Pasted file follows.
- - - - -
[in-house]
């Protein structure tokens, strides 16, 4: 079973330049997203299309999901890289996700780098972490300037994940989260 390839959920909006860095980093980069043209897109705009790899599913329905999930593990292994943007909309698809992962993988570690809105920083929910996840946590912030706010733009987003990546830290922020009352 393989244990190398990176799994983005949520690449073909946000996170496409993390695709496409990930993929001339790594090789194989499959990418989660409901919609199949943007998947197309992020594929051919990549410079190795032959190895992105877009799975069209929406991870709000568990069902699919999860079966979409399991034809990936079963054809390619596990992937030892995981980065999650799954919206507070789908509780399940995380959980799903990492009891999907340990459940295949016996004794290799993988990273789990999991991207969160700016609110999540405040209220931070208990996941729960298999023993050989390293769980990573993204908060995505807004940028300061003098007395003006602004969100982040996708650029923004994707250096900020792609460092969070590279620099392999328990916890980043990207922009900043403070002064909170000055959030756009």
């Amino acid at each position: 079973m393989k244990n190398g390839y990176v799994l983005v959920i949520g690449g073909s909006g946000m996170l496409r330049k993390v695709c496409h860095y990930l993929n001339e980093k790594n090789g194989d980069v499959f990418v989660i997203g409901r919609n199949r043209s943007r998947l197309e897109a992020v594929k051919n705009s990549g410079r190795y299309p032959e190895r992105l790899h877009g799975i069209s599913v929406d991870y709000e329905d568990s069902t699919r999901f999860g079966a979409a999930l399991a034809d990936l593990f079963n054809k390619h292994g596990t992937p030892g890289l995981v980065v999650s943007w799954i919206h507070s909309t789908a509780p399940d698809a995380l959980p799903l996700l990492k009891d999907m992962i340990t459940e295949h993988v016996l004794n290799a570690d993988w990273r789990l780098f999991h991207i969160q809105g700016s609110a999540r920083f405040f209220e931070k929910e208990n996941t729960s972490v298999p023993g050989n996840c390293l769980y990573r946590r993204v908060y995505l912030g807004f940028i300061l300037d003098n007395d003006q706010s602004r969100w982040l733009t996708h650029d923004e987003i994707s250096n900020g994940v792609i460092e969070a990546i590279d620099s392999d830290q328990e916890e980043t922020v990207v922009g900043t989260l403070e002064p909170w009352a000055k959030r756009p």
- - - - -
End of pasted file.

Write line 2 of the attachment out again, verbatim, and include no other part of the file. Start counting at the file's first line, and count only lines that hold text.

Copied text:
């Protein structure tokens, strides 16, 4: 079973330049997203299309999901890289996700780098972490300037994940989260 390839959920909006860095980093980069043209897109705009790899599913329905999930593990292994943007909309698809992962993988570690809105920083929910996840946590912030706010733009987003990546830290922020009352 393989244990190398990176799994983005949520690449073909946000996170496409993390695709496409990930993929001339790594090789194989499959990418989660409901919609199949943007998947197309992020594929051919990549410079190795032959190895992105877009799975069209929406991870709000568990069902699919999860079966979409399991034809990936079963054809390619596990992937030892995981980065999650799954919206507070789908509780399940995380959980799903990492009891999907340990459940295949016996004794290799993988990273789990999991991207969160700016609110999540405040209220931070208990996941729960298999023993050989390293769980990573993204908060995505807004940028300061003098007395003006602004969100982040996708650029923004994707250096900020792609460092969070590279620099392999328990916890980043990207922009900043403070002064909170000055959030756009």